Building a better button or tab that tells donors the impact their gift will have, rather than simply asking them to give, can raise substantially more money.

2.  Find and Emphasize the Right Call to Action

Jews for Jesus already had a successful online fundraising effort. People could click the “Donate” tab on the navigation bar at the top of each website page. Nevertheless, the organization tested different options to find an even more effective approach.

The control was the existing design with a “Donate” tab. The test involved adding a donation button in the upper right corner of the website header appearing on multiple pages, not just the Home page. One button read “Make my Gift” while the other read “Donate Today!” The buttons were placed in addition to the existing tab.

The “Make my Gift” button resulted in a 306.1 percent increase in total revenue, according to NextAfter.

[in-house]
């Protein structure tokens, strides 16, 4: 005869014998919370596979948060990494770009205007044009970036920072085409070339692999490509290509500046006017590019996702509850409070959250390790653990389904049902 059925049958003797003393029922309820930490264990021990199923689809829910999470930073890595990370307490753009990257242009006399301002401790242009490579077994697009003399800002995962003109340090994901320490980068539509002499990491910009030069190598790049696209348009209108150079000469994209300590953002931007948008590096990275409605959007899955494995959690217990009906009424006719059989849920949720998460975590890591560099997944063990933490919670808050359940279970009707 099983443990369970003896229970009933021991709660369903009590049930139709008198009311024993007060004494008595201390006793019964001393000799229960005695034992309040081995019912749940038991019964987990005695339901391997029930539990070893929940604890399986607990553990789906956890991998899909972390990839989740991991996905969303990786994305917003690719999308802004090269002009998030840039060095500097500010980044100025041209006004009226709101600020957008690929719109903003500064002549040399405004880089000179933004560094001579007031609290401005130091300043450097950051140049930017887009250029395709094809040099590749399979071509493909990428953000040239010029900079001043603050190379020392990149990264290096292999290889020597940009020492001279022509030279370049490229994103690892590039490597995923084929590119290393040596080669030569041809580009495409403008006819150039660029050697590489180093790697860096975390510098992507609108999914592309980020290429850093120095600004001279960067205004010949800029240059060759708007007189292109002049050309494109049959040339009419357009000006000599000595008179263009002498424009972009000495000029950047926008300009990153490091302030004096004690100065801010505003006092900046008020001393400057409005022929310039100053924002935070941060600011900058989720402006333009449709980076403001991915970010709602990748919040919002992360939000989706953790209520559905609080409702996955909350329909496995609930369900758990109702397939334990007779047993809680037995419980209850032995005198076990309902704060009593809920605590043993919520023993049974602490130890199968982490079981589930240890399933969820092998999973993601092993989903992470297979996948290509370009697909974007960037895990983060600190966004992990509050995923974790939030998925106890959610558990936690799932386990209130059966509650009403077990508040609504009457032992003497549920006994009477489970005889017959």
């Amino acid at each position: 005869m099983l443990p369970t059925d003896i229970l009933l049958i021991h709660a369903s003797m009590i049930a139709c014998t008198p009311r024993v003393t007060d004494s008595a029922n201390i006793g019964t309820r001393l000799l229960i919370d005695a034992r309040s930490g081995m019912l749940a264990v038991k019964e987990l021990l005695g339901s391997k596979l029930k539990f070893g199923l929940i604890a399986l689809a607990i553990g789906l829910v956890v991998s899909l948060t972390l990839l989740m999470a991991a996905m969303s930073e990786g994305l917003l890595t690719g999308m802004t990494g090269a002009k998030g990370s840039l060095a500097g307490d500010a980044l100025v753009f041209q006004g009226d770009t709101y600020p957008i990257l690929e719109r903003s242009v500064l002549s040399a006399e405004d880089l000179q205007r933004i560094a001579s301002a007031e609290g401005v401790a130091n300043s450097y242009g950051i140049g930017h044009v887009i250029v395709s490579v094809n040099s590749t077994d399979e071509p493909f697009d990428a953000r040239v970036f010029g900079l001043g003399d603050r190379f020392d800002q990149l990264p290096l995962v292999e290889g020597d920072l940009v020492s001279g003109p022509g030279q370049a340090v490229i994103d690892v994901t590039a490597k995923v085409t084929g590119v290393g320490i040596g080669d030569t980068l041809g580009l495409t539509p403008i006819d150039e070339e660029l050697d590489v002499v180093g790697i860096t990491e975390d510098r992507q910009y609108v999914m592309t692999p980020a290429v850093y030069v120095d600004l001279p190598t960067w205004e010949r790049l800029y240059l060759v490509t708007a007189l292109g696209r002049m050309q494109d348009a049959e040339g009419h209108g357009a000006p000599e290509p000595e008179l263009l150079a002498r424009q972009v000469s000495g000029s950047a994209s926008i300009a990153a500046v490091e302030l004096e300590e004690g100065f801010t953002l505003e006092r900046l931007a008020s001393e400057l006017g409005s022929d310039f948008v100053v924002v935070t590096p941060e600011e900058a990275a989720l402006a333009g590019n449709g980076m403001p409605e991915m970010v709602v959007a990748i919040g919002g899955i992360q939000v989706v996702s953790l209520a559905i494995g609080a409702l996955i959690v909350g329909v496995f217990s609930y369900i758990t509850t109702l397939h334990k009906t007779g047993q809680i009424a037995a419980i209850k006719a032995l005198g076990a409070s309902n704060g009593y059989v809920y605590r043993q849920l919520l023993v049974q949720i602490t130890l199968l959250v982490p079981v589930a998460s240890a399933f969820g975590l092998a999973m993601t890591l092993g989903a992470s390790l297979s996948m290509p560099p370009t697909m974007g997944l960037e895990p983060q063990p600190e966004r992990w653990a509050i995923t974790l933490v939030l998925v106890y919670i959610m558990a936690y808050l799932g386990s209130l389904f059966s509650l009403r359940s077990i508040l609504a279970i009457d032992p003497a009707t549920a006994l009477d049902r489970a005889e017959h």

NextAfter found that the “Donate Today!” button ended up decreasing the amount of traffic being driven to the donation page by 9.6 percent. The group speculates that “by putting the call to action in the context of the donor ‘Make my Gift’ instead of a command ‘Donate Today!,’ the donors were able to align better [to the requested] action and were more likely to click.”

As the Jews for Jesus learned, it’s important to find the right call to action. It’s also important to effectively emphasize that call to action.

3.  Make Finding the Donate Button or Tab Easy

The Dallas Theological Seminary had a “Donate” tab on the navigation bar at the top of its web page. To encourage more contributions, the Seminary tested highlighting the tab in purple, the organization’s signature color. The Seminary also tested a purple highlighted tab reading “Support DTS.”

NextAfter discovered that the purple-highlighted “Donate” tab was the most effective, generating 2,682.3 percent more revenue!